All articles from Physics and Astronomy >>>

The most recent press releases about innovation >>>

Die letzten 5 Focus-News des innovations-reports im Überblick:

Im Focus: Scientists present new observations to understand the phase transition in quantum chromodynamics

The building blocks of matter in our universe were formed in the first 10 microseconds of its existence, according to the currently accepted scientific picture. After the Big Bang about 13.7 billion years ago, matter consisted mainly of quarks and gluons, two types of elementary particles whose interactions are governed by quantum chromodynamics (QCD), the theory of strong interaction. In the early universe, these particles moved (nearly) freely in a quark-gluon plasma.

This is a joint press release of University Muenster and Heidelberg as well as the GSI Helmholtzzentrum für Schwerionenforschung in Darmstadt.

Then, in a phase transition, they combined and formed hadrons, among them the building blocks of atomic nuclei, protons and neutrons. In the current issue of...

Im Focus: Patented nanostructure for solar cells: Rough optics, smooth surface

Thin-film solar cells made of crystalline silicon are inexpensive and achieve efficiencies of a good 14 percent. However, they could do even better if their shiny surfaces reflected less light. A team led by Prof. Christiane Becker from the Helmholtz-Zentrum Berlin (HZB) has now patented a sophisticated new solution to this problem.

"It is not enough simply to bring more light into the cell," says Christiane Becker. Such surface structures can even ultimately reduce the efficiency by...

Im Focus: New soft coral species discovered in Panama

A study in the journal Bulletin of Marine Science describes a new, blood-red species of octocoral found in Panama. The species in the genus Thesea was discovered in the threatened low-light reef environment on Hannibal Bank, 60 kilometers off mainland Pacific Panama, by researchers at the Smithsonian Tropical Research Institute in Panama (STRI) and the Centro de Investigación en Ciencias del Mar y Limnología (CIMAR) at the University of Costa Rica.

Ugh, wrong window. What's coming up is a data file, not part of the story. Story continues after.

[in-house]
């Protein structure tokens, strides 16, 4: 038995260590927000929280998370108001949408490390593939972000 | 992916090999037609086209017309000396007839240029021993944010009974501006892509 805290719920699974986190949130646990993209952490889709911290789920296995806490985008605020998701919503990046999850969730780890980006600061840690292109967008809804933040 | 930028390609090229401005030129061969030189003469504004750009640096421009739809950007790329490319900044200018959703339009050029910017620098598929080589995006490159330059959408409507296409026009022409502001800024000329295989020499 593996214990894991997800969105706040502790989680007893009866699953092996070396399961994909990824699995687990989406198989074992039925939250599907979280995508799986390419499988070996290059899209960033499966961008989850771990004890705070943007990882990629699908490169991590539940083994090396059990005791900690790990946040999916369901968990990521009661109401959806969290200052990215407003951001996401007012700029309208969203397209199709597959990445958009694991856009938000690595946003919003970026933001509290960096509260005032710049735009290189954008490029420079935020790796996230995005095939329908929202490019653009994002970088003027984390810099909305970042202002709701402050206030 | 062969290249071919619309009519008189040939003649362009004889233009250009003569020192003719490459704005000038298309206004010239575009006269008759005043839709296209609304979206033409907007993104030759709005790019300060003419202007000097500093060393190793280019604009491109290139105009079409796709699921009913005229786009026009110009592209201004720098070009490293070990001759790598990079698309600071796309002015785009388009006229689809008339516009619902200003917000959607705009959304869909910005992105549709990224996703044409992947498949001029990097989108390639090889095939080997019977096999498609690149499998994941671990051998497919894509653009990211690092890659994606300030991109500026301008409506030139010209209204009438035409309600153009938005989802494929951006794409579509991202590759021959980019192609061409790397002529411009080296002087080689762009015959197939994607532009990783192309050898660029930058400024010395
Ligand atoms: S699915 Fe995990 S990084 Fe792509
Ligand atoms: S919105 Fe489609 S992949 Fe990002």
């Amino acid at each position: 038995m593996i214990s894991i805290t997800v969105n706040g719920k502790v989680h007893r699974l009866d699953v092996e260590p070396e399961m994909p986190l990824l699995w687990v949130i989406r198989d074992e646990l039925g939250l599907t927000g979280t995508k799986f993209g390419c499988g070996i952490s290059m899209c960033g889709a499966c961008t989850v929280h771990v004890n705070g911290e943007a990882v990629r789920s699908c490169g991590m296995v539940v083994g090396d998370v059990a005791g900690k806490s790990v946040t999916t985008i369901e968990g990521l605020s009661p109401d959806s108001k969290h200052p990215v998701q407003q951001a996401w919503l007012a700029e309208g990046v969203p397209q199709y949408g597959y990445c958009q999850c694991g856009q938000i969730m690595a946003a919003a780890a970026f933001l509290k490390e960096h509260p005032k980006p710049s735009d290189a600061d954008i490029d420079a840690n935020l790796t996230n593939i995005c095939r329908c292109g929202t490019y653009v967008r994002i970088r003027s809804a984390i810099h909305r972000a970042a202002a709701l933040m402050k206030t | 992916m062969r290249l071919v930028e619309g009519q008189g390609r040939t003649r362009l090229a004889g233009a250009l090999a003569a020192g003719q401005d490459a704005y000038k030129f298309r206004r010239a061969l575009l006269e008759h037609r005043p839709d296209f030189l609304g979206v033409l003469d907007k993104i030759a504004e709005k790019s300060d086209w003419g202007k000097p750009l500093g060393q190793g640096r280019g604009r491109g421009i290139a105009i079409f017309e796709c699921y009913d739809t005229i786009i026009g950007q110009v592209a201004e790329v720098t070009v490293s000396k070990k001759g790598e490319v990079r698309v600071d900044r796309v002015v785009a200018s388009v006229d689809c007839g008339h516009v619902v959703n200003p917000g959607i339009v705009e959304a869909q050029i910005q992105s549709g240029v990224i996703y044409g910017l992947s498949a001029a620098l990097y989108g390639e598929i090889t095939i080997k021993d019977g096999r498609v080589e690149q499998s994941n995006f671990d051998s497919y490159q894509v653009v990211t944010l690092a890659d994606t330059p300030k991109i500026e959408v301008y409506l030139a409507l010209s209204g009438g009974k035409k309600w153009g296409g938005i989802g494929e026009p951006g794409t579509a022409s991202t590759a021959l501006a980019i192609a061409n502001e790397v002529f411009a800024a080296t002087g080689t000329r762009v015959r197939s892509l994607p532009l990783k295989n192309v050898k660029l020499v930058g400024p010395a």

Scientists established the new species, Thesea dalioi, by comparing its physical traits, such as branch thickness and the bright red colony color, with the...

Im Focus: New devices based on rust could reduce excess heat in computers

Physicists explore long-distance information transmission in antiferromagnetic iron oxide

Scientists have succeeded in observing the first long-distance transfer of information in a magnetic group of materials known as antiferromagnets.

Im Focus: Finding Nemo's genes

An international team of researchers has mapped Nemo's genome

An international team of researchers has mapped Nemo's genome, providing the research community with an invaluable resource to decode the response of fish to...

All Focus news of the innovation-report >>>



Industry & Economy
Event News

"Boston calling": TU Berlin and the Weizenbaum Institute organize a conference in USA

21.09.2018 | Event News

One of the world’s most prominent strategic forums for global health held in Berlin in October 2018

03.09.2018 | Event News

4th Intelligent Materials - European Symposium on Intelligent Materials

27.08.2018 | Event News

Latest News

Matter falling into a black hole at 30 percent of the speed of light

24.09.2018 | Physics and Astronomy

NASA balloon mission captures electric blue clouds

24.09.2018 | Earth Sciences

New way to target advanced breast cancers

24.09.2018 | Health and Medicine

Science & Research
Overview of more VideoLinks >>>